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Scientists in California Develop a New Recycling Process for Lithium Batteries

Scientists in California Develop a New Recycling Process for Lithium Batteries

Scientists in California Develop a New Recycling Process for Lithium Batteries

Scientists at the University of California have developed a new recycling process that restores old Lithium battery cathodes to excellent condition using half of the energy that the current restoration processes use.

Current methods involve breaking down the cathodes into separate elements that have to be put together again, whereas the new process produces compounds that are ready for use in a new battery.

The new method works on the lithium cobalt oxide batteries which are used in laptops and smartphone and also on the larger and more complex lithium-nickel-manganese-cobalt batteries which are found in electric cars.

The problem of batteries in landfill

Less than 5% of lithium batteries are recycled today and this means that millions of batteries are being sent to landfill where they leach toxic waste into the soil and waterways. Not only this, the batteries contain precious materials like cobalt and lithium, and the supply of these natural resources is dwindling fast. We need to recycle far more batteries than we are recycling currently if we are going to keep up with the ever-increasing demand.

How batteries are usually dismantled

Many companies already dismantle batteries, and most of these are in China. The batteries are usually crushed, then they are melted or dissolved in acid. This separates the metals like cobalt, lithium, nickel, and manganese. The process uses large amounts of energy and destroys the value of the battery cathodes.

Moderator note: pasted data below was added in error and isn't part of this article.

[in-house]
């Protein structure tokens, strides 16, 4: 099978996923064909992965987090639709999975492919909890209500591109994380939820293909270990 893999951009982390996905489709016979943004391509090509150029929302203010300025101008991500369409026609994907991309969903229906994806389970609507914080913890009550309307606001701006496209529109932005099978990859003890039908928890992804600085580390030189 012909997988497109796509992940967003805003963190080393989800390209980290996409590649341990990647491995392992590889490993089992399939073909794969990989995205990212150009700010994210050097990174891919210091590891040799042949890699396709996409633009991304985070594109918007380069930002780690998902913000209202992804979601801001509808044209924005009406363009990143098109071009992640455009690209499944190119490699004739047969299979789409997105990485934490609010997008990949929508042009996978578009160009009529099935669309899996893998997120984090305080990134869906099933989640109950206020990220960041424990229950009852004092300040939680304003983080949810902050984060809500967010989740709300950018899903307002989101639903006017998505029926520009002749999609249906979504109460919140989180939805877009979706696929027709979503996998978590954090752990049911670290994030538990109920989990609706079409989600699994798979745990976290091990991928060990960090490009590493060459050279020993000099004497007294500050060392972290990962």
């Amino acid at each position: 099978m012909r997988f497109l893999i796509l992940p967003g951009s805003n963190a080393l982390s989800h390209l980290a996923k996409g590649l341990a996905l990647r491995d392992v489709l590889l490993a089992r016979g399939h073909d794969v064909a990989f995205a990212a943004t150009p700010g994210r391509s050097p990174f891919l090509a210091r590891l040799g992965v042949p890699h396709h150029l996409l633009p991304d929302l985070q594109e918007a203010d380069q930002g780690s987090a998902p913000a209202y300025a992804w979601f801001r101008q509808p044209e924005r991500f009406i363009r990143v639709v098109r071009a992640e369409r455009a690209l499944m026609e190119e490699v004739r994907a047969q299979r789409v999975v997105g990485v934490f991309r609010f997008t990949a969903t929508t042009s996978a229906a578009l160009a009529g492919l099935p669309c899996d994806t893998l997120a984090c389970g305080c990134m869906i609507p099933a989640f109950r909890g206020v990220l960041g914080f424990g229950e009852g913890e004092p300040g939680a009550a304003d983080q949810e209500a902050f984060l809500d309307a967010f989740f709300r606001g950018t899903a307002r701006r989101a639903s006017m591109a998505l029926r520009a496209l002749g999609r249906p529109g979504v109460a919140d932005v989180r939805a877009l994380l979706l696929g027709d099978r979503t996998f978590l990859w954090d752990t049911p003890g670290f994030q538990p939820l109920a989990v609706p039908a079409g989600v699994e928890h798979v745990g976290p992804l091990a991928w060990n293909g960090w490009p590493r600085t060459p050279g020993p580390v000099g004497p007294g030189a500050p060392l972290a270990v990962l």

The new process

The new method that the scientists have developed preserves the structure of the battery cathode. They remove the cathode material and soak it in a hot lithium salt bath. They then dry the solution, which produces a powder that is heated to 800 degrees then cooled slowly. The new process uses half of the energy of the standard process and allows the scientists to make new battery cells with the regenerated cathode material. The new cathodes have the same storage capacity and battery life as the old ones.

Improved Battery

The race to develop new processes

Two other companies, based in San Francisco and Oregon, are trying to develop the new process further to allow them to apply it on a larger scale. The consensus is that the more companies who are investing in these technologies the better, given that lithium batteries are evolving so quickly, and recycling them is so valuable.

Challenges and opportunities

A challenge that the scientists face is finding more efficient ways to separate the cathode material from the body of the battery and make it viable on a large scale. The Californian scientists are working on the process further so that it can be used on any lithium battery, and they are currently talking to a Chinese battery processing company that is considering trying the new recycling method.

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